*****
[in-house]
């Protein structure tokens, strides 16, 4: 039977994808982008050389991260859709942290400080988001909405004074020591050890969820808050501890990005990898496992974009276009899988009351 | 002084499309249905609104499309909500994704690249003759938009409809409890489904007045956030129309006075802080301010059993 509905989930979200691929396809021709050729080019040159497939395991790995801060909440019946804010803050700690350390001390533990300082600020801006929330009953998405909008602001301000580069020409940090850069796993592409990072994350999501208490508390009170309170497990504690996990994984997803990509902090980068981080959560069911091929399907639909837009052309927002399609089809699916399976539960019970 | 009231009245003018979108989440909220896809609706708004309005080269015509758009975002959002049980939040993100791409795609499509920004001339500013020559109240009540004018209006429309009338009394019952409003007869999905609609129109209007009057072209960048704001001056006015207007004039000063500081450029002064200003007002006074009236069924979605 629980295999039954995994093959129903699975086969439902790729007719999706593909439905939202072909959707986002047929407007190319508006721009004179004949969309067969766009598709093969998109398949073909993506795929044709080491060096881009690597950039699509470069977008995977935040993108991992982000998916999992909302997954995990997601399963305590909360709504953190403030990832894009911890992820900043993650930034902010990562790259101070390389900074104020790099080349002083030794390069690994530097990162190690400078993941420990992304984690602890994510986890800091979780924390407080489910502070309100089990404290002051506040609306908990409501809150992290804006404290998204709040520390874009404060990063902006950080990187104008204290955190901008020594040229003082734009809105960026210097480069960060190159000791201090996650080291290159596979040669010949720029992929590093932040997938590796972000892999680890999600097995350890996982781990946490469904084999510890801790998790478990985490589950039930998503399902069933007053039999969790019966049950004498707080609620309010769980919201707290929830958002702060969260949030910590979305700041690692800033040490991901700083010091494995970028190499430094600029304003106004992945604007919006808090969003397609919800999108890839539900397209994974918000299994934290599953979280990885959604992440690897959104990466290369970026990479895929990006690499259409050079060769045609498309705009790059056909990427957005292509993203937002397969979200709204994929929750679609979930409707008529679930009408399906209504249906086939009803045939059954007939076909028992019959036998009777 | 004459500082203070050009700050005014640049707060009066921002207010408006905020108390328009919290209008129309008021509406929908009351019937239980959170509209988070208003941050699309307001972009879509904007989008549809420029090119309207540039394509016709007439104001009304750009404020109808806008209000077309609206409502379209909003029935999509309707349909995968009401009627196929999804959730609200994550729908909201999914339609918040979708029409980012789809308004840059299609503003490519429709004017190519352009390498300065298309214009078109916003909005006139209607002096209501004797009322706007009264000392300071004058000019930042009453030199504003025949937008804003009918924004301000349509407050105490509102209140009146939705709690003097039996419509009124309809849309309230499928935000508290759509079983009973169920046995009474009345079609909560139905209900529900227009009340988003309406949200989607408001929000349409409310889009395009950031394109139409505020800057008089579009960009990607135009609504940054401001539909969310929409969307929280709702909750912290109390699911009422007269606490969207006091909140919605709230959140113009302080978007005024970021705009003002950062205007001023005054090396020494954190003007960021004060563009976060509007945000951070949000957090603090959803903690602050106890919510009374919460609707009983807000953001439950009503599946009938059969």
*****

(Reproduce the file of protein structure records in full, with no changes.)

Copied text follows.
[in-house]
């Protein structure tokens, strides 16, 4: 039977994808982008050389991260859709942290400080988001909405004074020591050890969820808050501890990005990898496992974009276009899988009351 | 002084499309249905609104499309909500994704690249003759938009409809409890489904007045956030129309006075802080301010059993 509905989930979200691929396809021709050729080019040159497939395991790995801060909440019946804010803050700690350390001390533990300082600020801006929330009953998405909008602001301000580069020409940090850069796993592409990072994350999501208490508390009170309170497990504690996990994984997803990509902090980068981080959560069911091929399907639909837009052309927002399609089809699916399976539960019970 | 009231009245003018979108989440909220896809609706708004309005080269015509758009975002959002049980939040993100791409795609499509920004001339500013020559109240009540004018209006429309009338009394019952409003007869999905609609129109209007009057072209960048704001001056006015207007004039000063500081450029002064200003007002006074009236069924979605 629980295999039954995994093959129903699975086969439902790729007719999706593909439905939202072909959707986002047929407007190319508006721009004179004949969309067969766009598709093969998109398949073909993506795929044709080491060096881009690597950039699509470069977008995977935040993108991992982000998916999992909302997954995990997601399963305590909360709504953190403030990832894009911890992820900043993650930034902010990562790259101070390389900074104020790099080349002083030794390069690994530097990162190690400078993941420990992304984690602890994510986890800091979780924390407080489910502070309100089990404290002051506040609306908990409501809150992290804006404290998204709040520390874009404060990063902006950080990187104008204290955190901008020594040229003082734009809105960026210097480069960060190159000791201090996650080291290159596979040669010949720029992929590093932040997938590796972000892999680890999600097995350890996982781990946490469904084999510890801790998790478990985490589950039930998503399902069933007053039999969790019966049950004498707080609620309010769980919201707290929830958002702060969260949030910590979305700041690692800033040490991901700083010091494995970028190499430094600029304003106004992945604007919006808090969003397609919800999108890839539900397209994974918000299994934290599953979280990885959604992440690897959104990466290369970026990479895929990006690499259409050079060769045609498309705009790059056909990427957005292509993203937002397969979200709204994929929750679609979930409707008529679930009408399906209504249906086939009803045939059954007939076909028992019959036998009777 | 004459500082203070050009700050005014640049707060009066921002207010408006905020108390328009919290209008129309008021509406929908009351019937239980959170509209988070208003941050699309307001972009879509904007989008549809420029090119309207540039394509016709007439104001009304750009404020109808806008209000077309609206409502379209909003029935999509309707349909995968009401009627196929999804959730609200994550729908909201999914339609918040979708029409980012789809308004840059299609503003490519429709004017190519352009390498300065298309214009078109916003909005006139209607002096209501004797009322706007009264000392300071004058000019930042009453030199504003025949937008804003009918924004301000349509407050105490509102209140009146939705709690003097039996419509009124309809849309309230499928935000508290759509079983009973169920046995009474009345079609909560139905209900529900227009009340988003309406949200989607408001929000349409409310889009395009950031394109139409505020800057008089579009960009990607135009609504940054401001539909969310929409969307929280709702909750912290109390699911009422007269606490969207006091909140919605709230959140113009302080978007005024970021705009003002950062205007001023005054090396020494954190003007960021004060563009976060509007945000951070949000957090603090959803903690602050106890919510009374919460609707009983807000953001439950009503599946009938059969």